As the fervor of discontent grows in Cairo, some Egyptian students at GW have sought to preserve the passion of their countrymen.
More than 6,000 miles away from the protests that have swept through their home country, the students are participating in protests and demanding revolution.
Hours after President Hosni Mubarak announced Tuesday he would not run for re-election in September, Egyptian-Americans in Washington, D.C., swarmed the front of the Egyptian embassy and the White House, vowing to continue protesting "every day, every day, until Mubarak goes away."
Alaa Shaker, a graduate student at GW who moved to D.C. from Cairo in December, helped organize protests and marches over the last week. While he yearns to join his wife, friends and relatives back home, he wants to bring their message to the U.S.
"The first two days of the protests, I was so mad I wasn't there. I wanted to take part in this, especially when the [Internet and cell phone] blackout started, and I couldn't connect to anyone," Shaker said. "But Egyptians outside Egypt can still help, and we can support those already there. We're putting some pressure around the whole world. We're trying to unify the message."
Shaker is also trying to spread that message on Twitter, echoing Egyptians' demand for Mubarak to leave office. While his family sleeps in Cairo - which is 7 hours ahead of D.C. - Shaker continues the dialogue by translating tweets from Arabic news sources into English.
"We're trying to make sure that someone who might not know Arabic gets our news, our facts, our views and our feelings, just as they are," Shaker said.
After evacuating 12 of the 14 students studying abroad in Egypt to Paris, Istanbul, Dubai, Athens and Prague, the University is now working to place these students in new programs. Some students may decide to remain in these new locations until the end of the semester, while others may go directly to new program sites, University spokeswoman Jill Sankey said Wednesday. Two students decided to stay in Cairo with family.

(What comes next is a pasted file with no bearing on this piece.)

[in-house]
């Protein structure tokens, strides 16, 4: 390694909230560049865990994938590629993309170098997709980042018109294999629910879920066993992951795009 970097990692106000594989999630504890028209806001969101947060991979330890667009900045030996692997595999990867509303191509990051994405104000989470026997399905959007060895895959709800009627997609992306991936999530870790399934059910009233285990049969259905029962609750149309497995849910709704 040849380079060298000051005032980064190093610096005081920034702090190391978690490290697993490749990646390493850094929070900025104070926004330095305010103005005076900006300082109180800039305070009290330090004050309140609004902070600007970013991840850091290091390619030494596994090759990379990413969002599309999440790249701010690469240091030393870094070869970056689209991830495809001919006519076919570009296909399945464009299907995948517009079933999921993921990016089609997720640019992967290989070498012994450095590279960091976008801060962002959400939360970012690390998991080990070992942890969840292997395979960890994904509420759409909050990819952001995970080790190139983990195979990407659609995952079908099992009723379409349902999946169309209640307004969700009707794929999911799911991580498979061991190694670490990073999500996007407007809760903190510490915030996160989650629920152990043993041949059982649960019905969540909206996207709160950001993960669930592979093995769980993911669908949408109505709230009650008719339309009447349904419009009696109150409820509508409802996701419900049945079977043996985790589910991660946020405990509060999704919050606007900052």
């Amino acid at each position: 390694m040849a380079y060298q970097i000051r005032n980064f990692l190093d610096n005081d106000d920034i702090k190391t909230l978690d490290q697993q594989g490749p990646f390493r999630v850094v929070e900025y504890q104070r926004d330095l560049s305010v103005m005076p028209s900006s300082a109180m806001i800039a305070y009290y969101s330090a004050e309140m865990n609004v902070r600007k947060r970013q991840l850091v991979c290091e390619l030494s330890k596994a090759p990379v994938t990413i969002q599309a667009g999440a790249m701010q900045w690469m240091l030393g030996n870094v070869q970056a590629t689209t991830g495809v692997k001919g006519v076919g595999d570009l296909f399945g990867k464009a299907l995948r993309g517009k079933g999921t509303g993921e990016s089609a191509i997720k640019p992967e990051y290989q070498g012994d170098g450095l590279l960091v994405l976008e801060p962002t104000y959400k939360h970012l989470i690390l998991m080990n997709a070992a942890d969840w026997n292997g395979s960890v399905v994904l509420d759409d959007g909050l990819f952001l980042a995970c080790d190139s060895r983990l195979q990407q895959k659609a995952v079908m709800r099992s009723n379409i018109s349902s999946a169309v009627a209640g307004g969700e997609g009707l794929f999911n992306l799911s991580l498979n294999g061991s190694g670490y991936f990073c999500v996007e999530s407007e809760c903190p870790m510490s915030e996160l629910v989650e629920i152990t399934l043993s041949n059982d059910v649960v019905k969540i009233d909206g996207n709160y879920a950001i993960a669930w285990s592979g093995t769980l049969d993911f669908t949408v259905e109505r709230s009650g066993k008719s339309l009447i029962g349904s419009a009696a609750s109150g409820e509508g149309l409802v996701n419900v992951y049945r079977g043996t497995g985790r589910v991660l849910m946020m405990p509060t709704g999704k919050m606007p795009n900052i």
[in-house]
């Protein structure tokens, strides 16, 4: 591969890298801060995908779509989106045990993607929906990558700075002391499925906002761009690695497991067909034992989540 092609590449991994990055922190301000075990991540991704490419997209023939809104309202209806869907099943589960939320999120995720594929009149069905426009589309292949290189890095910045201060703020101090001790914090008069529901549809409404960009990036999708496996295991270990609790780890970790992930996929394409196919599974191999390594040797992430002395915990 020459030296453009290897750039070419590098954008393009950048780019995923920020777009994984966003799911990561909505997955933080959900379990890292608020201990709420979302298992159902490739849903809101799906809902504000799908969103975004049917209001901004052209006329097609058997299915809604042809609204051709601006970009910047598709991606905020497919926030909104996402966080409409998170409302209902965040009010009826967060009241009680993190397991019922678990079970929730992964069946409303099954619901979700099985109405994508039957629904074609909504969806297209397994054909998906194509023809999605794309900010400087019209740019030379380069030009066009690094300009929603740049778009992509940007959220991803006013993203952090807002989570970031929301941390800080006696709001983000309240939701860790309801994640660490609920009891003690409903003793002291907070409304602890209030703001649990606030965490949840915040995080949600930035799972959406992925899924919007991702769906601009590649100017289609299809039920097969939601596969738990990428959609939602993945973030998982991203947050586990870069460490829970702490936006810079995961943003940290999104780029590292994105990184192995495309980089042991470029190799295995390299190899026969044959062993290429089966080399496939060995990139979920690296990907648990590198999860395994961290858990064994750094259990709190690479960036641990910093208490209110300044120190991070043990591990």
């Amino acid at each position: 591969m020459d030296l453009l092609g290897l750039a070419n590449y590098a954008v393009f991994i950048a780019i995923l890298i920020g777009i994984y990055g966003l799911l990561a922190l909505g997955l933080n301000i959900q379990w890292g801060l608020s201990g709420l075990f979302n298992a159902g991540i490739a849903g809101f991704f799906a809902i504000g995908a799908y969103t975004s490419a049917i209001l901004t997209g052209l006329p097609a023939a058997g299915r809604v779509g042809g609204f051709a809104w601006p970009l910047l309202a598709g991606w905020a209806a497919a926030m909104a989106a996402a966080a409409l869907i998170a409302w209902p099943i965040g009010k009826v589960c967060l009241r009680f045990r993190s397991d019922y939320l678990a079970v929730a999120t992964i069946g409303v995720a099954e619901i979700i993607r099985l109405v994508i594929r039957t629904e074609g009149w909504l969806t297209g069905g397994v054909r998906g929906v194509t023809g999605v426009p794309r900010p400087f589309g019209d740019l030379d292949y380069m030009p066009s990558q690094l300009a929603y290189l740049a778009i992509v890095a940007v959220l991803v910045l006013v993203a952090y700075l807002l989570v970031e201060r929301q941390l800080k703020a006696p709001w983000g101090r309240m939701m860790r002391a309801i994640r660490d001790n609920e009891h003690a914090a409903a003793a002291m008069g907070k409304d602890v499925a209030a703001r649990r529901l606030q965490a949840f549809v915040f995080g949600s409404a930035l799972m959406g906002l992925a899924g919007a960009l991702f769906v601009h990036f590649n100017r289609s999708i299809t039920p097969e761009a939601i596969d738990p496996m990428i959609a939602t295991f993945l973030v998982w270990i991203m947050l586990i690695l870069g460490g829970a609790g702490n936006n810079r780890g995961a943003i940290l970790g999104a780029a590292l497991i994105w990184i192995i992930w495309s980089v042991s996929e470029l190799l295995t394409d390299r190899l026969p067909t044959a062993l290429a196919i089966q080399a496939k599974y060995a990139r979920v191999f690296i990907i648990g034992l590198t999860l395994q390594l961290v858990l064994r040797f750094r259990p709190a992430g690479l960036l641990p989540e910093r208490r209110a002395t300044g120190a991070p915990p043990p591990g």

Meanwhile, students in D.C. are worried about their family in Egypt, where a face in the crowd of millions could be an aunt or cousin.
Dalia Naguib, a freshman born in Cairo, has been attending protests at the White House and the embassy with Students for Justice in Palestine. Naguib returns to Cairo every year and has relatives who ran for seats in the Egyptian parliament for the dissolved Labor Party.
"It's pretty scary because you hear of all the buildings burning down, so I feel like if I go back, it'll be a completely changed city," Naguib said. "But at the same time, I'm incredibly proud to be Egyptian right now."
Rachel Gabriel, an Egyptian-American who visits Egypt every year, said watching the protests from half a world away has been an emotional experience.
"The first day the protests began I was in class," Gabriel said. "I went to CNN and they had a live stream and I started crying in the middle of class because I thought, 'It's about time.'"
As reports of looting and violence replaced footage of jubilant protesters, Gabriel said her sentiments grew sour.
"I went from looking at the television and being proud, to looking at the television and being horrified," Gabriel said. "We're very conflicted. We love our country and want to see things change. Not a single person wants Mubarak to stay, but we don't want to see our family and friends and culture hurt."
With their hearts in Tahrir Square, Egyptians at GW have embraced the support of their classmates.
"I'm really proud of GW. Whenever I go to the protests at the White House and the embassy, I always see GW kids involved whether they're Egyptian or not," junior Ramsey Andrawis, an Egyptian-American with family in Cairo, said. "It's an interesting time to be Egyptian. It feels like people are finally fighting."